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Reading: Places in Need: The Changing Geography of Poverty by Scott W. Allard

August 11, 2017 Featured, Reading No Comments

A new book, Places in Need: The Changing Geography of Poverty, by Scott W. Allard, takes a close look at poverty and where it is increasingly located  — the suburbs. AS Allard points out, poverty still exists in the city center.

Americans think of suburbs as prosperous areas that are relatively free from poverty and unemployment. Yet, today more poor people live in the suburbs than in cities themselves. In Places in Need, social policy expert Scott W. Allard tracks how the number of poor people living in suburbs has more than doubled over the last 25 years, with little attention from either academics or policymakers. Rising suburban poverty has not coincided with a decrease in urban poverty, meaning that solutions for reducing poverty must work in both cities and suburbs. Allard notes that because the suburban social safety net is less developed than the urban safety net, a better understanding of suburban communities is critical for understanding and alleviating poverty in metropolitan areas.

Using census data, administrative data from safety net programs, and interviews with nonprofit leaders in the Chicago, Los Angeles, and Washington, D.C. metropolitan areas, Allard shows that poor suburban households resemble their urban counterparts in terms of labor force participation, family structure, and educational attainment. In the last few decades, suburbs have seen increases in single-parent households, decreases in the number of college graduates, and higher unemployment rates. As a result, suburban demand for safety net assistance has increased. Concerning is evidence suburban social service providers—which serve clients spread out over large geographical areas, and often lack the political and philanthropic support that urban nonprofit organizations can command—do not have sufficient resources to meet the demand.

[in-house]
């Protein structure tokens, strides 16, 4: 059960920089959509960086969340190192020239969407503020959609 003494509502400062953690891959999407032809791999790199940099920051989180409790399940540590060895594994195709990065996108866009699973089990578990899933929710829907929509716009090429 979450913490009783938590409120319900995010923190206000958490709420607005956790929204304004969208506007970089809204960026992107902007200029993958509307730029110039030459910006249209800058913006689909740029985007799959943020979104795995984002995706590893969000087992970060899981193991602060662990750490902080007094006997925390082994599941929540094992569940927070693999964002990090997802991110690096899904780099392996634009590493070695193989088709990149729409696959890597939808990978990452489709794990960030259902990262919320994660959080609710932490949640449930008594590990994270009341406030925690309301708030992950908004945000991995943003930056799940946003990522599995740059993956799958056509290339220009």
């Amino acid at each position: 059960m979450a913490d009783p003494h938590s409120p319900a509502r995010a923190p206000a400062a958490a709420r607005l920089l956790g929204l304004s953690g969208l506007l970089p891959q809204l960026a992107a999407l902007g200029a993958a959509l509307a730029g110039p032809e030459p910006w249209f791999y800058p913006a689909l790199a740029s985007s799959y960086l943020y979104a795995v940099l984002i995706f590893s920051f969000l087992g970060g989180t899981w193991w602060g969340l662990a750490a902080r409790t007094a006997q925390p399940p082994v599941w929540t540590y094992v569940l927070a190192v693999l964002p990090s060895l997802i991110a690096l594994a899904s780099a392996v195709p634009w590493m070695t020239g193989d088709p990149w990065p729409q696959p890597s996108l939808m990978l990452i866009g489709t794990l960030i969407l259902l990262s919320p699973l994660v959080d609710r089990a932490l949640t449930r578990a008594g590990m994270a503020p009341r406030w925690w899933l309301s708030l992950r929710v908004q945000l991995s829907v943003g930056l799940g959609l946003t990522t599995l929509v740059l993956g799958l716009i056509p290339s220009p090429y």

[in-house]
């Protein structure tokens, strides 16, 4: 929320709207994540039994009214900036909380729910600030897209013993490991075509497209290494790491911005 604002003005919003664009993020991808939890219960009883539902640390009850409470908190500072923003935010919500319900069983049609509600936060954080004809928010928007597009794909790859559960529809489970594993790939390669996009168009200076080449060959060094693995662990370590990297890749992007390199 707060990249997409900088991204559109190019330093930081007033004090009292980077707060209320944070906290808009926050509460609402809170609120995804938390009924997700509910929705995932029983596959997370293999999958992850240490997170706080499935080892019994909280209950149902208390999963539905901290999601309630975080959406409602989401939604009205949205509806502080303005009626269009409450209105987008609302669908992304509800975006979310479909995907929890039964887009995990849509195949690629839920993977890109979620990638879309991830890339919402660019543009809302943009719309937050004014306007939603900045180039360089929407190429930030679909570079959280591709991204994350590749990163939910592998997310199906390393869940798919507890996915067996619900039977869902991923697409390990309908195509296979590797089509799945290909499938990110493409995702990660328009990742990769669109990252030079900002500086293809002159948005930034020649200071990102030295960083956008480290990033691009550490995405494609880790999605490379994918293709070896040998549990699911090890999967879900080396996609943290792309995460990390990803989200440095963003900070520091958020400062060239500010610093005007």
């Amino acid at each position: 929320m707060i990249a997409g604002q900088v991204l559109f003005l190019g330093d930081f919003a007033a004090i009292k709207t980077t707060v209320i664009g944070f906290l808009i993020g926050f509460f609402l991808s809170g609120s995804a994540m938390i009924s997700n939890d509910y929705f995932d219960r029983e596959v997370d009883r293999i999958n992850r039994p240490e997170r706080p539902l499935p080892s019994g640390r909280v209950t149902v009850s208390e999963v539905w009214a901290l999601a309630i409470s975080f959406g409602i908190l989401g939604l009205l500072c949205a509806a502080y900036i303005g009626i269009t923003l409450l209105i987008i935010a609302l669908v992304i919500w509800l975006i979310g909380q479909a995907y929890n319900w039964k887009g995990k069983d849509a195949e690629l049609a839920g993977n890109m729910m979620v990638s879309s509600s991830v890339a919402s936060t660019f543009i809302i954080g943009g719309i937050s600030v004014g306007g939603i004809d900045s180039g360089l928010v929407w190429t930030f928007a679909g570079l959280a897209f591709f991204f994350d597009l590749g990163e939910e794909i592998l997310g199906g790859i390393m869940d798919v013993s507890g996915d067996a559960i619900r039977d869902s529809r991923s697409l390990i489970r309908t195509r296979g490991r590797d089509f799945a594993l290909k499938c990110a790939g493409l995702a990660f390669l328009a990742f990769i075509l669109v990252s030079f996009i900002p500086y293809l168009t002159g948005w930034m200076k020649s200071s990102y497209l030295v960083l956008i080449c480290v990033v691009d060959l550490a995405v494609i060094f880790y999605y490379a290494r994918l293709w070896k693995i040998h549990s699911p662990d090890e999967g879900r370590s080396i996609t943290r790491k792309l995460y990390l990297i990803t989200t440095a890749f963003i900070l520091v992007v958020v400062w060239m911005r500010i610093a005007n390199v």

To strengthen local safety nets, Allard argues for expanding funding and eligibility to federal programs such as SNAP and the Earned Income Tax Credit, which have proven effective in urban and suburban communities alike. He also proposes to increase the capabilities of community-based service providers through a mix of new funding and capacity-building efforts.

Places in Need demonstrates why researchers, policymakers, and nonprofit leaders should focus more on the shared fate of poor urban and suburban communities. This account of suburban vulnerability amidst persistent urban poverty provides a valuable foundation for developing more effective antipoverty strategies. (Russell Sage Foundation Press)

Suburban poverty, as Allard demonstrates, isn’t limited to low-ibcxomw suburbs either. Middlew class and even affluent suburban areas have poverty.

The chapters in the book are:

  • Chapter 1 Introduction (Note: This chapter can be preview3d in PDF format.)
  • Chapter 2 (Re)Considering Poverty and Place in the United States
  • Chapter 3 e Changing Geography of Poverty in the United States
  • Chapter 4 e Local Safety Net Response
  • Chapter 5 Understanding Metropolitan Social Service Safety Nets
  • Chapter 6 Rethinking Poverty, Rethinking Policy

Interesting data is available in the online technical index. Once just an inner-city problem, poverty is now wide-spread.

— Steve Patterson

 

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